The state has fined six nursing homes for violations that jeopardized residents’ safety, including an incident in which resident with Alzheimer’s was found dead outside a facility in Wallingford. The facilities were fined by the state Department of Public Health (DPH) for violations that occurred between September 2019 and February 2020. Skyview Rehab and Nursing of Wallingford was fined $10,000 after a resident with Alzheimer’s disease left the facility in January and was found dead about 50 feet from the facility, DPH said. Staff noticed the resident was missing at 7:30 a.m. on Jan. 26, and the resident was found at 8:46 a.m., DPH reported.
Four nursing homes were recently fined by the state in connection with incidents in which residents were hospitalized, fell, broke a bone or were burned. On May 6, Sharon Health Care Center was fined $2,320 in connection with two residents who were burned when they were served hot food, the citation from the state Department of Public Health said. On Sept. 19, one resident was burned on the hand by hot pureed egg, the citation said. The resident was eating without help even though the care plan called for assistance during meals.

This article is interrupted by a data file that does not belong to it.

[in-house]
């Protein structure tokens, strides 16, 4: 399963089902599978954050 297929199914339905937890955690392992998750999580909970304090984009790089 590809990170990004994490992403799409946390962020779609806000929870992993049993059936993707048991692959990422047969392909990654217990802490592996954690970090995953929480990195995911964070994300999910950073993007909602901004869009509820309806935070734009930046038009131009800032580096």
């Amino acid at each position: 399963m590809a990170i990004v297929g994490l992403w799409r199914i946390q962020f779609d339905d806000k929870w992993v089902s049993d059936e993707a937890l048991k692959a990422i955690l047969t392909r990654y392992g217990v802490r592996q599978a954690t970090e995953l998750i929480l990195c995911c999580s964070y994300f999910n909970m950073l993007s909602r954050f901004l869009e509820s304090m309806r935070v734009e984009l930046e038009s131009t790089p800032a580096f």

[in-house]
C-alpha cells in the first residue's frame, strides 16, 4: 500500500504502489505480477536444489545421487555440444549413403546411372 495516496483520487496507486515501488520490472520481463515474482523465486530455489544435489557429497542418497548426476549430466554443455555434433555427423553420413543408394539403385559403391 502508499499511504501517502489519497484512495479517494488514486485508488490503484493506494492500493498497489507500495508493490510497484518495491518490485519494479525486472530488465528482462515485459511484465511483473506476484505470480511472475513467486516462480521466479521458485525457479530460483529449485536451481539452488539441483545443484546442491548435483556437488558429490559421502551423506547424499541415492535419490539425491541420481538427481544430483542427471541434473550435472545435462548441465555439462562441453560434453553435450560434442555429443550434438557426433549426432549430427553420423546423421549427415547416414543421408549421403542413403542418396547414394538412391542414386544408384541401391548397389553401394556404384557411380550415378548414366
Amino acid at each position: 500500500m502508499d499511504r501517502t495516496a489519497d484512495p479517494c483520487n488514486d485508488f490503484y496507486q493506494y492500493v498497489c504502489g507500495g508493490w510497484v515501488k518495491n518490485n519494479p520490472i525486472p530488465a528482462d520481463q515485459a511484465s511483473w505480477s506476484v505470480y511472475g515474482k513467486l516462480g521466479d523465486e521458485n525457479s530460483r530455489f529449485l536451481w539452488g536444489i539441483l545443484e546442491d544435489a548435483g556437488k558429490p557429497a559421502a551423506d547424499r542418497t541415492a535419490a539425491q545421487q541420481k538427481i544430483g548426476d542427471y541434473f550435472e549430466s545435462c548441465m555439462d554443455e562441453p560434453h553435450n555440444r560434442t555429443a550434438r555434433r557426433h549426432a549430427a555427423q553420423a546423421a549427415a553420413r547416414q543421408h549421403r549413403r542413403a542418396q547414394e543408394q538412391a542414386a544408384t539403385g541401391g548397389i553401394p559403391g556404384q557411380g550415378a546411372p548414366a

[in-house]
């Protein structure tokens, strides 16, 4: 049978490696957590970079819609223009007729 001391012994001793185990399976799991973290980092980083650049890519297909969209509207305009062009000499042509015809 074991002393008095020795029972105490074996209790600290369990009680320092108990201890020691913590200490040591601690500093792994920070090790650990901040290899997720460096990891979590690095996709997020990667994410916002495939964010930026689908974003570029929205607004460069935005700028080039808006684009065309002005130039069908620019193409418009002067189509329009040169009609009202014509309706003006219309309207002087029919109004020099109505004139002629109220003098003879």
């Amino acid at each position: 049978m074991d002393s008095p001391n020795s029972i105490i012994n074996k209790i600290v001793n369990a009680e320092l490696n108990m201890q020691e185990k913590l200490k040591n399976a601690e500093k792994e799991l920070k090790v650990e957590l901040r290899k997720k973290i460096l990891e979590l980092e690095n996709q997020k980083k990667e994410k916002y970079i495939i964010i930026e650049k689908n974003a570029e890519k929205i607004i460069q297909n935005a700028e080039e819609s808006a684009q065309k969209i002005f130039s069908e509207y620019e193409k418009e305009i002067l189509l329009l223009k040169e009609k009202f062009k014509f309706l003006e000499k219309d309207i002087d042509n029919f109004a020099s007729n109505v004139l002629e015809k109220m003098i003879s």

Five Connecticut nursing homes have been fined by the state Department of Public Health in connection with incidents of inadequate staffing and injuries to patients that included cuts and a broken leg. On Oct. 29, Sheriden Woods Health Care Center of Bristol was fined $1,580 when records show a resident with a venous ulcer on a toe did not get follow-up care with a vascular surgeon in September. A doctor’s visit had been cancelled and records show a lack of follow-up care for a few weeks until a doctor saw the wound on Sept. 26. Aurora Senior Living of Norwalk was fined $1,280 on Oct.
When Florence Bolella, director of nursing at Kimberly Hall South nursing home in Windsor, told her staff to remove all the alarms from patients, fear and panic set in. Not among the residents, who were relieved to be free of the annoying beeps and squawks that sounded every time someone with mobility problems moved, but among the nurses’ aides. “The CNAs were so afraid they were going to get in trouble if a patient fell,” Bolella recalled. “It took us almost a year to remove 33 alarms. I eventually had to lock up the alarms, so the staff would stop using them.”
In the two years that the nursing home has stopped using both alarms and restraints, it has seen a decline in the number of falls. Bolella isn’t surprised: “I never felt the alarms were effective.”
Kimberly Hall South is among a handful of nursing homes in Connecticut that have gone “alarm-free,” meaning residents at risk of injury, usually from falls, are no longer outfitted with detectors on their mattresses, chair pads and clothing that emit a warning signal when they try to get up and move around.